BEATLES: Were there any songs that George wrote that John and Paul did not let him put on an album?

McKinzie Brantley III, Lifelong Music Fan (1966-present) writes ...

Originally, John and Paul wrote songs for Ringo AND George so each would have a vocal on the albums. This was generous, but also helped cement their individual roles within the band. Paul/John were the writers. Geo played guitar. Ringo drums.

These roles, defined early, proved hard for Harrison to break out of—particularly as he began writing many more songs in ’66 and beyond. While some groups would welcome the contribution of another songwriter to share the workload, Lennon and McCartney were relatively prolific in their own right and didn’t need help. And, to be blunt, the more songs they put on albums, the more money they made. This is not to say that they locked Harrison out, but simply they didn’t see him as an equal AND didn’t regard his songs as comparable to theirs.

As Harrison’s talent developed, unfortunately for him, Lennon and McCartney’s (and George Martin’s) dismissive view of his songwriting talent never changed. So, he was basically slotted 2 songs per album—no matter how many he wrote or submitted for inclusion.

To be fair, Lennon and McCartney were great songwriters and didn’t need album holes to be filled often, but there are times. after ‘67, when they include songs of their own of dubious quality and reject arguably better Harrison songs. For example:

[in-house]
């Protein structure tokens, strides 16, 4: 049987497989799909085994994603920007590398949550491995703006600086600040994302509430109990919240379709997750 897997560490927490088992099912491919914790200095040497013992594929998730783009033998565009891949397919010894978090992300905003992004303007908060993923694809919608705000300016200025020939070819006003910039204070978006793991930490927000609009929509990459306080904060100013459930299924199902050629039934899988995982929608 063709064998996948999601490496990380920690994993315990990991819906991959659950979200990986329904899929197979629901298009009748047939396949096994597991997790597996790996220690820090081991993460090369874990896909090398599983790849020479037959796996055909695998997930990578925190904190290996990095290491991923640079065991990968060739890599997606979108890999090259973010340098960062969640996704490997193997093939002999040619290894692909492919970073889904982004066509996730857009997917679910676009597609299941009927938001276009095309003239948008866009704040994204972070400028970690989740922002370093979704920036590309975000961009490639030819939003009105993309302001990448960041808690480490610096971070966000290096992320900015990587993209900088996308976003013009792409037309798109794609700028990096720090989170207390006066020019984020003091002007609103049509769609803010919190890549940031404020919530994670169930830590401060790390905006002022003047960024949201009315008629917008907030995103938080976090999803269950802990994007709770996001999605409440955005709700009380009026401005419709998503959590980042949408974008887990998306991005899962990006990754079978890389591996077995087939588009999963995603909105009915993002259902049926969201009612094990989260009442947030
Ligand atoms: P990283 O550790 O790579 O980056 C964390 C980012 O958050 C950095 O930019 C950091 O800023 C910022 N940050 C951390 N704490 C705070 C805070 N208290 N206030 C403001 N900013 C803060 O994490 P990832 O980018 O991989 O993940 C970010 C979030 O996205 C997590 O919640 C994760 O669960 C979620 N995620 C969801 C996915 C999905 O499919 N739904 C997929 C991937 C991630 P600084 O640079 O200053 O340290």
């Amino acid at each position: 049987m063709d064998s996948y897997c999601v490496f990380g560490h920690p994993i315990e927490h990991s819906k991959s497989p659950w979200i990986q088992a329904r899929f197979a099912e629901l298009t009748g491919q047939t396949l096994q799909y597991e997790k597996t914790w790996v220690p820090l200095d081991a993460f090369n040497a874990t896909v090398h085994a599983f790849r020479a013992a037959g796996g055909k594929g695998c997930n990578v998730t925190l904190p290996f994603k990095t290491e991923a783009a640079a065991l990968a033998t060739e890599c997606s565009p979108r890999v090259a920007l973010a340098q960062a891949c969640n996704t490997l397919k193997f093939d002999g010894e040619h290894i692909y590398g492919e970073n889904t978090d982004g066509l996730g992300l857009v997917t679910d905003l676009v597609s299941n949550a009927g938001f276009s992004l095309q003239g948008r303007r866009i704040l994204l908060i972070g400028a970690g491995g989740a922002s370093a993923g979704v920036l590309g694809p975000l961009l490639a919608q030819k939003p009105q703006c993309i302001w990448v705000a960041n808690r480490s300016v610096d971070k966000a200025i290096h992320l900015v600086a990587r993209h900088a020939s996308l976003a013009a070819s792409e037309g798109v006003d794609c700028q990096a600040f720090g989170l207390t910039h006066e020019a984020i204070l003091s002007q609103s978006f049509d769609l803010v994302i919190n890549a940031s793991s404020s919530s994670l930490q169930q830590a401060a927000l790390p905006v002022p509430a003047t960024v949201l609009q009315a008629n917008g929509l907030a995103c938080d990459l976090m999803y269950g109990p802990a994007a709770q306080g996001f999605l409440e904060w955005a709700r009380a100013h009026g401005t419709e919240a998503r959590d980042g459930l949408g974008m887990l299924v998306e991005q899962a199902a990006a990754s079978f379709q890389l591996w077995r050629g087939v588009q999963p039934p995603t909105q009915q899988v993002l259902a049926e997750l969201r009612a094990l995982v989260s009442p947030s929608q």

1. Isn’t It a Pity - Released as a solo tune in ‘70, Harrison reports writing this in ’65 where it was rejected for Rubber Soul and several other Beatles records—An easy case can be made that the tune is better than Think for Yourself or The Word or Wait.
  2. Not Guilty - This was one of 7–8 songs that Harrison had for the double lp, The White Album. Despite having that many to choose from, only 4 made the album…Not Guilty is a solid song and easily better than several songs ON the album—Wild Honey Pie, Revolution 9, (Do we really need two versions of Revolution on the album, anyway?) a few others, too.
  3. All Things Must Pass- Another song presented to the Beatles, which they actually played. Rejected for Let It Be while terrible songs like Dig It and Maggie Mae make the cut.

To be fair, and for context, ALL of the Beatles had songs changed/rejected for various albums—the band urged John to speed up Please Please Me AND Revolution in order to be released. The other Beatles also rejected his What’s the New Mary Jane and Cold Turkey (the latter released by the Plastic Ono Band as a solo single.) Paul also felt the editor’s sting applied by the rest of the group - “Junk” and “Teddy Boy” were both rejected for the White Album and LIB. etc.

So, Harrison finished the band with albums worth of songs ready to go. What was frustrating for him was that his songs weren’t always rejected b/c they were poor…he was not allowed to exceed his unspoken allotment.

It must have made him angry and hurt, too.

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